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Cover image for Figuring out CSS animation properties with a magic kittencorn

Figuring out CSS animation properties with a magic kittencorn

huijing profile image Chen Hui Jing Originally published at chenhuijing.com on ・18 min read

A little known fact about SingaporeCSS is that we actually have an unofficial mascot. I haven’t named it yet, because naming stuff is the hardest problem in the world. But its birthday is 8 June, 2017 (so just a little over 2 years old now) and it first showed up at Talk.CSS during our very first ever Codepen edition on 26 July, 2017.

Soon after that meetup, I thought it’d be nice to add our unofficial mascot to the SingaporeCSS website, so I drew a portrait of it in Sketch. And that’s it. I stopped there. Never did anything with the illustration. I also kept forgetting to bring it along for meetups so I think it showed up like 3 more times after over the next 2 years.

CSS Kittencorn

But times have changed. CSS kittencorn (until somebody thinks of a better name) is now standing guard over Wei’s desk at work, and has showed up for multiple meetups since the 2 of them got acquainted this year. And, it’s now got a younger sibling. More on that in future.

Long story short, CSS kittencorn will probably no longer be the kind-of-secret mascot that it was for 2 years, and should feature prominently in all future Talk.CSSes moving forward. I hope.

Talk.CSS #41 at Viki office

To commemorate this momentous occasion, and also, entertain myself on yet another long-haul plane ride, I had another one of my hare-brained ideas. If you’ve followed my writing for a while, you’ll realise I have many of those. Also, thanks? I appreciate the 3 of you who read my nonsense. Truly.

Can I has a GIF?

I had originally wanted to make an animated GIF to send to Wei, just because. I had created animated GIFs in Photoshop before (just trigger my 404 page, go on, I’ll wait), but that was quite a bit of effort I wasn’t prepared to commit to.

So my next best option was create an animation that would run in the browser then make a screencast of it and save it as a GIF. The GIF production was ultimately a failure because it didn’t animate as planned, but WhatsApp supports video so that’s what ended up getting sent. Best laid plans and all.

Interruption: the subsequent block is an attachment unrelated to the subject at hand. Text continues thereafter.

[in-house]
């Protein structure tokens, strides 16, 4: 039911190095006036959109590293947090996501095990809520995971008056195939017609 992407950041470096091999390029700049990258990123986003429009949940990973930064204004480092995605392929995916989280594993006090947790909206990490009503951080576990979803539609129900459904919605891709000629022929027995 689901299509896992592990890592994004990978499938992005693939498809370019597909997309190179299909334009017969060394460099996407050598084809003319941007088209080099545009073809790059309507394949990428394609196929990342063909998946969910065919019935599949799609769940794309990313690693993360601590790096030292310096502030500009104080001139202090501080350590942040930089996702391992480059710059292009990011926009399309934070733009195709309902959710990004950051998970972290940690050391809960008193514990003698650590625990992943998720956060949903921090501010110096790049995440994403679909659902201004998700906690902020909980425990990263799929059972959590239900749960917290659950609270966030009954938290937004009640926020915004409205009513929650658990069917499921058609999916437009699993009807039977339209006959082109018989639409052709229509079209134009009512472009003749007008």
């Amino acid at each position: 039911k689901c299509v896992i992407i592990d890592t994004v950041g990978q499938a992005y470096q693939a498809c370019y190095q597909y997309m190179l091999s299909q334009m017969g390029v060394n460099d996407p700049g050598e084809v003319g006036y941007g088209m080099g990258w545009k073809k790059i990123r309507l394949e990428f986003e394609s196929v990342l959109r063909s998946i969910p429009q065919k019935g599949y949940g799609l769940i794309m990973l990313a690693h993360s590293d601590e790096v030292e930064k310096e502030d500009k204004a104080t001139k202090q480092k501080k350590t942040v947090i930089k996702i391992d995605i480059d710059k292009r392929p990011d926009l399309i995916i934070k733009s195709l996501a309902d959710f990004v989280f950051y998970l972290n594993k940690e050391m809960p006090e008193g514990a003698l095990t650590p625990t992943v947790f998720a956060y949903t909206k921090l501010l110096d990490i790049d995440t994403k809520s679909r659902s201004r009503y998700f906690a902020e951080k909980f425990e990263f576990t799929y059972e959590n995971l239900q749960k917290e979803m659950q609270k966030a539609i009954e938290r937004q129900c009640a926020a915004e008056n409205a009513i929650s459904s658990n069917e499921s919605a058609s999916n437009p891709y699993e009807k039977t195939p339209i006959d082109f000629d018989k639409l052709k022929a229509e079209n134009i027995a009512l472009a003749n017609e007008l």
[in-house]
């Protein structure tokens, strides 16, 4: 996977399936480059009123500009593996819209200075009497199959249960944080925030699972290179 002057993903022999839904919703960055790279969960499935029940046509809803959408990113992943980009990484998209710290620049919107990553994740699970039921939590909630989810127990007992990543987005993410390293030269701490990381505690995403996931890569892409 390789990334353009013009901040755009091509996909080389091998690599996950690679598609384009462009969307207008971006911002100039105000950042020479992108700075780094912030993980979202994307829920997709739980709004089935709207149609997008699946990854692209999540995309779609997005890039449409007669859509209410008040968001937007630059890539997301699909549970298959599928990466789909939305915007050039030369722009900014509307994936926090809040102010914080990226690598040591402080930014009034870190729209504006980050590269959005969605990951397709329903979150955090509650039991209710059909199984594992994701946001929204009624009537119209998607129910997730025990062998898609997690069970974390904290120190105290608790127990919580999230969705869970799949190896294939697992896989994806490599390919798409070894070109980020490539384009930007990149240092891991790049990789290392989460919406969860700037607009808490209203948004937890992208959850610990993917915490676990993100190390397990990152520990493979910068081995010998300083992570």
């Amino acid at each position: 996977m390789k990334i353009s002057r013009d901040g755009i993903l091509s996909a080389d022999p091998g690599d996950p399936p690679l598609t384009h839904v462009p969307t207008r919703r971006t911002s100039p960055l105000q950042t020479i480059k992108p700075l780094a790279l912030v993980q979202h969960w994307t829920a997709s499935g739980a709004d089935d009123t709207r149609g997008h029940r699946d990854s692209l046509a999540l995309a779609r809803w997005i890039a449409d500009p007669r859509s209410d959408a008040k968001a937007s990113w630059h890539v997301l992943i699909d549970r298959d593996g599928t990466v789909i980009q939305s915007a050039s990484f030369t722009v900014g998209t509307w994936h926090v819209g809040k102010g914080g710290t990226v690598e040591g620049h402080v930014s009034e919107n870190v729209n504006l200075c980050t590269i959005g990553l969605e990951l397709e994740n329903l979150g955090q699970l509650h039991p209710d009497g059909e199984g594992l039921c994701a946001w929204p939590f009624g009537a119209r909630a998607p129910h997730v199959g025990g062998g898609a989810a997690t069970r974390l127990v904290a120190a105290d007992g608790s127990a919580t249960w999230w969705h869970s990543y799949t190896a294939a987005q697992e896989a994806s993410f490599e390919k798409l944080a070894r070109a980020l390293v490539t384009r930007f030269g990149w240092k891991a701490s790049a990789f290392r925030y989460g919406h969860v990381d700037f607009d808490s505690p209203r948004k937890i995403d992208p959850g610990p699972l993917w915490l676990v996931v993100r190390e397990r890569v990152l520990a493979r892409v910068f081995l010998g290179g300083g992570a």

First things first, is getting the kittencorn illustration into the browser. Was it possible to create kittencorn entirely out of HTML elements and CSS alone? Of course you could. But I’m LAZY. (*insert soon-to-be-supported Sloth emoji here*)

So SVG it is.

<svg class="kittencorn" xmlns="http://www.w3.org/2000/svg" viewBox="0 0 415 352" fill="none">
  <path class="rainbow" stroke="#000" stroke-width="5" d="M123.877 230.922c3.406 2.175 6.516 6.728 8.244 12.418 1.715 5.643 1.948 12.021.031 17.572-1.888 5.468-5.891 10.25-12.963 12.885-7.165 2.669-17.684 3.205-32.61-.401-29.756-7.188-54.915-26.626-69.709-46.127-7.404-9.76-12.078-19.362-13.534-27.273-1.455-7.906.345-13.544 5.04-16.585 2.651-1.719 4.958-2.45 7.019-2.553 2.056-.102 4.063.411 6.135 1.492 4.28 2.234 8.493 6.679 13.401 12.284.685.781 1.38 1.583 2.088 2.399 9.146 10.54 20.398 23.508 37.356 27.282 17.484 3.891 28.625 4.625 36.201 4.894 1.074.038 2.056.066 2.962.093 2.338.068 4.167.121 5.751.285 2.118.219 3.459.614 4.588 1.335z"/>
  <path class="rainbow" fill-rule="evenodd" stroke="#000" stroke-linecap="square" stroke-width="5" d="M151.901 58.517S86.599 28.76 71.819 42.603c-14.78 13.845 9.153 90.422 9.153 90.422s11.039-23.8 29.824-42.843c18.785-19.043 41.105-31.665 41.105-31.665z" clip-rule="evenodd"/>